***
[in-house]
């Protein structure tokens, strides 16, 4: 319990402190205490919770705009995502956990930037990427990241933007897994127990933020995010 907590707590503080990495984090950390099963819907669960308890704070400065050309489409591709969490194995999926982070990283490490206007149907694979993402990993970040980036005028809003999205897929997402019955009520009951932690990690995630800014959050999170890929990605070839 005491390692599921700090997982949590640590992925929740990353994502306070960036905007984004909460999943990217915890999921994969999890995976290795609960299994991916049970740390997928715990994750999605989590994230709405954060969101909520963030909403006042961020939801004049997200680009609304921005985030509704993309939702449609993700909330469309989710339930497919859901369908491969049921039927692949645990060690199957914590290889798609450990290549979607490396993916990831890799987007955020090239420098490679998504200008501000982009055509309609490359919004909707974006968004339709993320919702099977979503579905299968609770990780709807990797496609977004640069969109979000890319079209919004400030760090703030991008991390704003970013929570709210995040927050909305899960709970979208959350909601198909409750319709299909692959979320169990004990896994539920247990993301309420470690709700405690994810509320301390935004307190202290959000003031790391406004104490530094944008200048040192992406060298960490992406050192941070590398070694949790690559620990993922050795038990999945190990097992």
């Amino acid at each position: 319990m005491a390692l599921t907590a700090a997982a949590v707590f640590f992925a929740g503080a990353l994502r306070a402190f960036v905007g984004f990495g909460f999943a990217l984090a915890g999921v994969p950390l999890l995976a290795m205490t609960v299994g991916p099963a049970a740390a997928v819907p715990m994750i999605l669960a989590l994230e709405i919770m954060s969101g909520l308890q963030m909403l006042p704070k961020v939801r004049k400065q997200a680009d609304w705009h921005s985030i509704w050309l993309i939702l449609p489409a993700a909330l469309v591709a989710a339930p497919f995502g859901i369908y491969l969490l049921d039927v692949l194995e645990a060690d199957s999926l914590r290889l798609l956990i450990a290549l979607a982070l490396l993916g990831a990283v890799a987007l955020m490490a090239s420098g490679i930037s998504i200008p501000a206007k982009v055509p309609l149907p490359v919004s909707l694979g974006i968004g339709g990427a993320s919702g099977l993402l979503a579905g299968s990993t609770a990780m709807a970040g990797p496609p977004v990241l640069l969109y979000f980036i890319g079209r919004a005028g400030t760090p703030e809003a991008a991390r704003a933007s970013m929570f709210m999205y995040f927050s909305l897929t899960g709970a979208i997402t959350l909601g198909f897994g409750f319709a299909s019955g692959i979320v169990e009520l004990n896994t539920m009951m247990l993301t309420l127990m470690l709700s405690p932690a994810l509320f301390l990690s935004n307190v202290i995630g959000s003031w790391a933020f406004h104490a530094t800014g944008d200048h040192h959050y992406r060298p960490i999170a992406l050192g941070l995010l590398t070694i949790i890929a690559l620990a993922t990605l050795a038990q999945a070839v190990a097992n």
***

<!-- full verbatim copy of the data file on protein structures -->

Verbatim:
[in-house]
């Protein structure tokens, strides 16, 4: 319990402190205490919770705009995502956990930037990427990241933007897994127990933020995010 907590707590503080990495984090950390099963819907669960308890704070400065050309489409591709969490194995999926982070990283490490206007149907694979993402990993970040980036005028809003999205897929997402019955009520009951932690990690995630800014959050999170890929990605070839 005491390692599921700090997982949590640590992925929740990353994502306070960036905007984004909460999943990217915890999921994969999890995976290795609960299994991916049970740390997928715990994750999605989590994230709405954060969101909520963030909403006042961020939801004049997200680009609304921005985030509704993309939702449609993700909330469309989710339930497919859901369908491969049921039927692949645990060690199957914590290889798609450990290549979607490396993916990831890799987007955020090239420098490679998504200008501000982009055509309609490359919004909707974006968004339709993320919702099977979503579905299968609770990780709807990797496609977004640069969109979000890319079209919004400030760090703030991008991390704003970013929570709210995040927050909305899960709970979208959350909601198909409750319709299909692959979320169990004990896994539920247990993301309420470690709700405690994810509320301390935004307190202290959000003031790391406004104490530094944008200048040192992406060298960490992406050192941070590398070694949790690559620990993922050795038990999945190990097992």
């Amino acid at each position: 319990m005491a390692l599921t907590a700090a997982a949590v707590f640590f992925a929740g503080a990353l994502r306070a402190f960036v905007g984004f990495g909460f999943a990217l984090a915890g999921v994969p950390l999890l995976a290795m205490t609960v299994g991916p099963a049970a740390a997928v819907p715990m994750i999605l669960a989590l994230e709405i919770m954060s969101g909520l308890q963030m909403l006042p704070k961020v939801r004049k400065q997200a680009d609304w705009h921005s985030i509704w050309l993309i939702l449609p489409a993700a909330l469309v591709a989710a339930p497919f995502g859901i369908y491969l969490l049921d039927v692949l194995e645990a060690d199957s999926l914590r290889l798609l956990i450990a290549l979607a982070l490396l993916g990831a990283v890799a987007l955020m490490a090239s420098g490679i930037s998504i200008p501000a206007k982009v055509p309609l149907p490359v919004s909707l694979g974006i968004g339709g990427a993320s919702g099977l993402l979503a579905g299968s990993t609770a990780m709807a970040g990797p496609p977004v990241l640069l969109y979000f980036i890319g079209r919004a005028g400030t760090p703030e809003a991008a991390r704003a933007s970013m929570f709210m999205y995040f927050s909305l897929t899960g709970a979208i997402t959350l909601g198909f897994g409750f319709a299909s019955g692959i979320v169990e009520l004990n896994t539920m009951m247990l993301t309420l127990m470690l709700s405690p932690a994810l509320f301390l990690s935004n307190v202290i995630g959000s003031w790391a933020f406004h104490a530094t800014g944008d200048h040192h959050y992406r060298p960490i999170a992406l050192g941070l995010l590398t070694i949790i890929a690559l620990a993922t990605l050795a038990q999945a070839v190990a097992n």